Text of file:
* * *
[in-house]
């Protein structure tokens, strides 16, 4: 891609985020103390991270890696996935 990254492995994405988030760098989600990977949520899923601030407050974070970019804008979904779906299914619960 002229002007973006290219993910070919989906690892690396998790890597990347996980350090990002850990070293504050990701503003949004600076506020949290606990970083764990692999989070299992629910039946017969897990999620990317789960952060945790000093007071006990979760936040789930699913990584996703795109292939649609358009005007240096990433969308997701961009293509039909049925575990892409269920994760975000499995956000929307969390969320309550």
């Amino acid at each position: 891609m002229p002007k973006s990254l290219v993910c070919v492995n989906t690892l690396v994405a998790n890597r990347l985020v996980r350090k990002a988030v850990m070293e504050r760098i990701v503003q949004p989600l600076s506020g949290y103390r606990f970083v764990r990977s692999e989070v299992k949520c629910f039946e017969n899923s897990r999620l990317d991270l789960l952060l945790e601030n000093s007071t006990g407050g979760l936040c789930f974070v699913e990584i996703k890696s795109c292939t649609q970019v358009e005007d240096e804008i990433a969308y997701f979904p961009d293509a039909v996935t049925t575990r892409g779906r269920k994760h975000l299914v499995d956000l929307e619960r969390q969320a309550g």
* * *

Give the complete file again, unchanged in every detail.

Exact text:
[in-house]
């Protein structure tokens, strides 16, 4: 891609985020103390991270890696996935 990254492995994405988030760098989600990977949520899923601030407050974070970019804008979904779906299914619960 002229002007973006290219993910070919989906690892690396998790890597990347996980350090990002850990070293504050990701503003949004600076506020949290606990970083764990692999989070299992629910039946017969897990999620990317789960952060945790000093007071006990979760936040789930699913990584996703795109292939649609358009005007240096990433969308997701961009293509039909049925575990892409269920994760975000499995956000929307969390969320309550």
């Amino acid at each position: 891609m002229p002007k973006s990254l290219v993910c070919v492995n989906t690892l690396v994405a998790n890597r990347l985020v996980r350090k990002a988030v850990m070293e504050r760098i990701v503003q949004p989600l600076s506020g949290y103390r606990f970083v764990r990977s692999e989070v299992k949520c629910f039946e017969n899923s897990r999620l990317d991270l789960l952060l945790e601030n000093s007071t006990g407050g979760l936040c789930f974070v699913e990584i996703k890696s795109c292939t649609q970019v358009e005007d240096e804008i990433a969308y997701f979904p961009d293509a039909v996935t049925t575990r892409g779906r269920k994760h975000l299914v499995d956000l929307e619960r969390q969320a309550g």